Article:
A powerful tornado hit Nashville and several nearby areas just after midnight. Tragically, at least twenty-five people were killed and dozens more were injured. There was devastation of property as well. Buildings ruined, power lines down. Debris everywhere.

Obviously, the tornado that struck Nashville was terrifyingly real, and the repercussions nothing less than staggering.

Hopefully it’s not too soon for me to be saying this, given the untold suffering people are going through right now, but on an abstract level it’s certainly possible to see a tornado such as the one that touched down in Nashville as a metaphor for catastrophic loss, including, and perhaps especially, suicide loss.

A tornado wreaks havoc, leaving in its wake a wide swath of damage. The same may be said for the metaphorical tornado of suicide.

Sometimes, as is the case with a “real” tornado, people fail to survive the storm. Oftentimes, they’re simply unable to find emotional shelter. Or they’re struck down by flying psychological debris.

Suicide is like a physical tornado in that it rips apart the metaphorical “structures” that make up your world—your family structure, your social structure. It rips apart order, as well as routine. Rather like a survivor of an actual tornado, you’re left wondering whether it’s even worth trying to rebuild or whether you should attempt to start afresh somewhere else.

The metaphor holds as we see the devastation on the news. We see the power of the storm in the flattened buildings, the cars lying crumpled on the ground like broken toys. We imagine family members grieving and survivors lying injured in the hospital. We acknowledge the storm’s power in the same way many of us are forced to acknowledge the terrible power of suicide if—or when—it sweeps through our lives.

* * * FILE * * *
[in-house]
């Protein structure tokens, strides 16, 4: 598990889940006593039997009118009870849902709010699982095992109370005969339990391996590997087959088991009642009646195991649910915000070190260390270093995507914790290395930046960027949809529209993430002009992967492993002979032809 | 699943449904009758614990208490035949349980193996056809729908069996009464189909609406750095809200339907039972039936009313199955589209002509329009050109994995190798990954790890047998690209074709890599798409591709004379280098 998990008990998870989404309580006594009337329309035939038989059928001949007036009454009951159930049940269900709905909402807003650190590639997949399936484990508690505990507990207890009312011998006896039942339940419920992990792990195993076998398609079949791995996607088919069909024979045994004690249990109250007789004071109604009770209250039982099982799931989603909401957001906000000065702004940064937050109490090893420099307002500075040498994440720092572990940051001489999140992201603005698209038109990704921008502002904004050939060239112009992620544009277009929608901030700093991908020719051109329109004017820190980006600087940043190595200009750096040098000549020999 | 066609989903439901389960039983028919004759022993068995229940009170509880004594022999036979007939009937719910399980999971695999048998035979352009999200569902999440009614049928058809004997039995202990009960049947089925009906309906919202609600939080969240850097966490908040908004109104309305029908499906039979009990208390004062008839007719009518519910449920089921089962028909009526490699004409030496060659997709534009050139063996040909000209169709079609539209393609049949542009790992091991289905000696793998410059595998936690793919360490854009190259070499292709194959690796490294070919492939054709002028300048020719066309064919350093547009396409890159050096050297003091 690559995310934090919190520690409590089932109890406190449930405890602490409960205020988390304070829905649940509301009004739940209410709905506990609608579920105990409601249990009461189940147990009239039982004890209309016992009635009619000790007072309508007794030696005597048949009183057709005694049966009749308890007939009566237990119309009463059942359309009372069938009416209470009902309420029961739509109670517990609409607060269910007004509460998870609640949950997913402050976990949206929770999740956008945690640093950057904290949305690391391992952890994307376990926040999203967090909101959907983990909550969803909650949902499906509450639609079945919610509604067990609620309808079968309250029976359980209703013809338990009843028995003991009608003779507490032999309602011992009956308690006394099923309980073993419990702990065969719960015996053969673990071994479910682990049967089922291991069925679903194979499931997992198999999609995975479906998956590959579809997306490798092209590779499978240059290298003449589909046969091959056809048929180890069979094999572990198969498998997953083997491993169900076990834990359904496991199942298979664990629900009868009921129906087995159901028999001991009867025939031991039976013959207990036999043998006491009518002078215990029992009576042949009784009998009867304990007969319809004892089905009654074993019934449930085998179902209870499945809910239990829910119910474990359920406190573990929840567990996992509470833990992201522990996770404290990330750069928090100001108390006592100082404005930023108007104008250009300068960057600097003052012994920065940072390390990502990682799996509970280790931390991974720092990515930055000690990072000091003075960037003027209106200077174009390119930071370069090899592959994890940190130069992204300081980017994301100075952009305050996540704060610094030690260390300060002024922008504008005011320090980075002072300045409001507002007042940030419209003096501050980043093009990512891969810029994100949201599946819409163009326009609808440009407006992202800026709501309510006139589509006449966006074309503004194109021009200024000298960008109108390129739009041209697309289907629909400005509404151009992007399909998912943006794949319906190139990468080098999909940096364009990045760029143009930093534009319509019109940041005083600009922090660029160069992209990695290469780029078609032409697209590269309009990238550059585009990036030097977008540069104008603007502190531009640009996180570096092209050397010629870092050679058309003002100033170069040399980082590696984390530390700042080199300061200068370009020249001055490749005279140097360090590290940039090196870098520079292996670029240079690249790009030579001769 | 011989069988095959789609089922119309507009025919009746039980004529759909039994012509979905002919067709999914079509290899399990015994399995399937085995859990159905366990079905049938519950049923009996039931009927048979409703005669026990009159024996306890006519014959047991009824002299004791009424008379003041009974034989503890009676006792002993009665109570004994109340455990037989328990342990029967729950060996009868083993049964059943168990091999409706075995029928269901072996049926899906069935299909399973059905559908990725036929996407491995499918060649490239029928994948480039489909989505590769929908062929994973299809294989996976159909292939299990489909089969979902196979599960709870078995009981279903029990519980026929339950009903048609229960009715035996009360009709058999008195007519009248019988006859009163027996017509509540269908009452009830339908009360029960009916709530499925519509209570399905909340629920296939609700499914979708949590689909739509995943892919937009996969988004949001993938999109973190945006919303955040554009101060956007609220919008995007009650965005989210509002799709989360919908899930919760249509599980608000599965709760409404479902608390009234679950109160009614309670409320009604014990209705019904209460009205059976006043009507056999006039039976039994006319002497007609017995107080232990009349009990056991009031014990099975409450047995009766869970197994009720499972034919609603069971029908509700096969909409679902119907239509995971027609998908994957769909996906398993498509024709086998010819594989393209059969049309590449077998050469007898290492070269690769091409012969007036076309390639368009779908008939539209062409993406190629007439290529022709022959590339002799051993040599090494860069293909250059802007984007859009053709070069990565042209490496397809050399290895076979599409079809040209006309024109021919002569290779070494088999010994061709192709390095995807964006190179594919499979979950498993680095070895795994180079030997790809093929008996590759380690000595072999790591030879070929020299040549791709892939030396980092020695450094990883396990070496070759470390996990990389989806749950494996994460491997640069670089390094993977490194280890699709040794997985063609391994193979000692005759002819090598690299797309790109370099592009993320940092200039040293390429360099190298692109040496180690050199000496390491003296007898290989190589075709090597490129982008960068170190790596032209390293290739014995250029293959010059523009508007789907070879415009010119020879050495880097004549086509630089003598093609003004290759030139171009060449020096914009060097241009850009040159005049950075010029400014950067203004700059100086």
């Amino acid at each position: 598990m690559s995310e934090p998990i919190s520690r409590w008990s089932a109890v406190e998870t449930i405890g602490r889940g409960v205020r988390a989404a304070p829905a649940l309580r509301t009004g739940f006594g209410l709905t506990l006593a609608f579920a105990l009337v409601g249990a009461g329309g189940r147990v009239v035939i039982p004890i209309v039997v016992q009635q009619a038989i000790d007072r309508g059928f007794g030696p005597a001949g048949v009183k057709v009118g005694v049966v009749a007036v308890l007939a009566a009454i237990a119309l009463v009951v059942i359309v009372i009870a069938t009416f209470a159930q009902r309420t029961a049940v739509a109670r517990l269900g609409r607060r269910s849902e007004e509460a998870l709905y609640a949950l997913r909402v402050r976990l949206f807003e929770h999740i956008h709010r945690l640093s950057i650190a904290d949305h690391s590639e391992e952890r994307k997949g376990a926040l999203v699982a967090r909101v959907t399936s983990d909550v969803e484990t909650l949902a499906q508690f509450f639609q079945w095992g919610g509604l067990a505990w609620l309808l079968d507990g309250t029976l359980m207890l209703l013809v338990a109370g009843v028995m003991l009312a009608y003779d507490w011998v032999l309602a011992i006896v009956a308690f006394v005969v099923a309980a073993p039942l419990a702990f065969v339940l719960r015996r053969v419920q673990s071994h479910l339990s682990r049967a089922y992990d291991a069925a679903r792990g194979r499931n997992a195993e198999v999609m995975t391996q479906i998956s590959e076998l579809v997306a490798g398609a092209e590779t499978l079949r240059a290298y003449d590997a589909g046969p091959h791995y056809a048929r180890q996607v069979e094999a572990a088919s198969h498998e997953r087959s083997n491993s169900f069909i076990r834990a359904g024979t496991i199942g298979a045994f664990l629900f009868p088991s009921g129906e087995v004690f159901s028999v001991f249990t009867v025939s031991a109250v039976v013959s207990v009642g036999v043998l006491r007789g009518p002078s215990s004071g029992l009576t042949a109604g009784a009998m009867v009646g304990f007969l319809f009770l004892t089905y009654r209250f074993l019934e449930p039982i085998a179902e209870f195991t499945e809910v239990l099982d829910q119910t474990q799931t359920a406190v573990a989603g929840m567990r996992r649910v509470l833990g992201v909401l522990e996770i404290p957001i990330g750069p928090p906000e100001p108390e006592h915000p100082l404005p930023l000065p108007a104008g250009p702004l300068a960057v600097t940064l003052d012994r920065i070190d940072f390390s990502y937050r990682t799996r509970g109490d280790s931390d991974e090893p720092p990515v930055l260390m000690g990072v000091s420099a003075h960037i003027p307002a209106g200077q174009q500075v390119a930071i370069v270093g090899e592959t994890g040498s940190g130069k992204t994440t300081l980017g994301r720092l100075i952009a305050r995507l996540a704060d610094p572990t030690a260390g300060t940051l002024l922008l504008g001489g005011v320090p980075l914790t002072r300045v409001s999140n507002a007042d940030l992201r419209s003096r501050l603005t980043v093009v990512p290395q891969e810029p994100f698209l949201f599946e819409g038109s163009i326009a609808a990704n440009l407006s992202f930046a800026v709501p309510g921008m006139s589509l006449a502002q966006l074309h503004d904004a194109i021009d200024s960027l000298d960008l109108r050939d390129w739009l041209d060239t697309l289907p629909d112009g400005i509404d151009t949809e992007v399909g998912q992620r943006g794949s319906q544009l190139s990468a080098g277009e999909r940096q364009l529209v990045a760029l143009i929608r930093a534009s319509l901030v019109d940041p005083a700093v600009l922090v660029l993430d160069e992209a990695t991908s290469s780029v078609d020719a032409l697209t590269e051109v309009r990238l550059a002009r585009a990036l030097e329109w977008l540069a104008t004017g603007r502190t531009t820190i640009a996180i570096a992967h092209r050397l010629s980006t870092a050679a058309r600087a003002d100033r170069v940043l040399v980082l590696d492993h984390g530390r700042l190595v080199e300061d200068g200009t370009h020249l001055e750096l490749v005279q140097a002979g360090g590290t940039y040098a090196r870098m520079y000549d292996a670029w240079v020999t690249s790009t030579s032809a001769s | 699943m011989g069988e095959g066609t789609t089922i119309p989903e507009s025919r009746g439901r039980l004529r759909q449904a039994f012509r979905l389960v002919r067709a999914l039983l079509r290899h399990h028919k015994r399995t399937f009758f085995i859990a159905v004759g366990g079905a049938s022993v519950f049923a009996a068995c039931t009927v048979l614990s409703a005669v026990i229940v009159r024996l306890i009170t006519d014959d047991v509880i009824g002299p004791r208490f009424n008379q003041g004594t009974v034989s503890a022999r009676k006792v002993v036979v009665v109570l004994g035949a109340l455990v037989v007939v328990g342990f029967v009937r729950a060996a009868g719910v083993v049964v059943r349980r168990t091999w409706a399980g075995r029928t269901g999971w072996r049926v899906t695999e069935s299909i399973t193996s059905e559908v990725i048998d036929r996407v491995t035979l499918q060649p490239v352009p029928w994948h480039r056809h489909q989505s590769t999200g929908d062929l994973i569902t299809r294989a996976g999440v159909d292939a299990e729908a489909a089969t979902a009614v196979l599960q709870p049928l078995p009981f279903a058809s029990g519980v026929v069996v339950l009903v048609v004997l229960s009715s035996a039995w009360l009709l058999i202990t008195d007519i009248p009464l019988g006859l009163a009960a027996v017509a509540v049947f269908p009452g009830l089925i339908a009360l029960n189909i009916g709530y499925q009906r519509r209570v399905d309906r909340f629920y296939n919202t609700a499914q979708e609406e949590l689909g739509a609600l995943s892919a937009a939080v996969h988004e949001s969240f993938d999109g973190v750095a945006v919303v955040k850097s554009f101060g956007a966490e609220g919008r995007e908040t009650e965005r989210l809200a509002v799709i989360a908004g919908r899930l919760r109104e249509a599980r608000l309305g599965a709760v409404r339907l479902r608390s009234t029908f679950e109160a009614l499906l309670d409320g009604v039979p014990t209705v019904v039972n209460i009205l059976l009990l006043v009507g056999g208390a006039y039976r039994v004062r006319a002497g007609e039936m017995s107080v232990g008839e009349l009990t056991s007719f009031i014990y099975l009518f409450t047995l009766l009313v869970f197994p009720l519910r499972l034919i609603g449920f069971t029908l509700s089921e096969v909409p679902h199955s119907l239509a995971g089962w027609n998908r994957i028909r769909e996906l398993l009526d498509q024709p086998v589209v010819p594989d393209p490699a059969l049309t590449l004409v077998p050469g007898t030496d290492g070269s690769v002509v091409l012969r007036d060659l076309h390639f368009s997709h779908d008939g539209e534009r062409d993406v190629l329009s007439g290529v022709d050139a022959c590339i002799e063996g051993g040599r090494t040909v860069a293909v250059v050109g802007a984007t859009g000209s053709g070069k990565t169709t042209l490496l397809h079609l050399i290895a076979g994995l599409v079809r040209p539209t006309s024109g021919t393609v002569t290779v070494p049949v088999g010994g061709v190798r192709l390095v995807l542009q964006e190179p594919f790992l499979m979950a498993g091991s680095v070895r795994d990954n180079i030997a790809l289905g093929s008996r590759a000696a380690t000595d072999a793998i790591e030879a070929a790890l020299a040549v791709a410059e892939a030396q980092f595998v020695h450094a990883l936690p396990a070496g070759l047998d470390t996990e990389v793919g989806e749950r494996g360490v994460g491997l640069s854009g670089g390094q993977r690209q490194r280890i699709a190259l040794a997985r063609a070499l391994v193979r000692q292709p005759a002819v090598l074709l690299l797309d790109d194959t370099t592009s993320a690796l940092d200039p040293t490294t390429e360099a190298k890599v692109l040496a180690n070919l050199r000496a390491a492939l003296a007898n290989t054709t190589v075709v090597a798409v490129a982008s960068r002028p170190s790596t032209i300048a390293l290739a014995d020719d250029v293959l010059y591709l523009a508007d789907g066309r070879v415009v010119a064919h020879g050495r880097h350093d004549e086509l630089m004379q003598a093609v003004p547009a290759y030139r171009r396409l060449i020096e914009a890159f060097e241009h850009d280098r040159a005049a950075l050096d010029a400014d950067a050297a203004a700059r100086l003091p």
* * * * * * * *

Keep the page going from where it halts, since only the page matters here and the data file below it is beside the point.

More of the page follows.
In my soon-to-be published memoir, The World Looks Different Now, I write about attending a grief group session during which a tornado warning siren begins going off. We, the participants, take shelter like we’re asked to do, even though most of us appear indifferent to the possibility of a tornado touching down. Were we being fatalistic? I’m not sure, but having each of us recently come through our own emotional tornado we were—perhaps foolishly—less concerned than we might otherwise have been about the physical kind.

So how do you weather the storm of a loved one’s suicide?

There are no easy answers or paths. Perhaps by holding onto your faith as if lashed to a mast.

Other, lesser tools, can help as well, such as therapy, exercise, reading—and, if you’re so inclined—writing, even if it’s only just scribbling in a journal.

After having been tossed by the storm, we do these things in an effort to heal.

My thoughts and prayers go out to the victims of the Nashville tornado. Their road to healing will undoubtedly be long and hard. We need to do everything we can to help.

The Community Foundation of Middle Tennessee has created a donation site to support the affected communities. 

To donate, visit cfmt.org/story/middle-tennessee-emergency-response-fund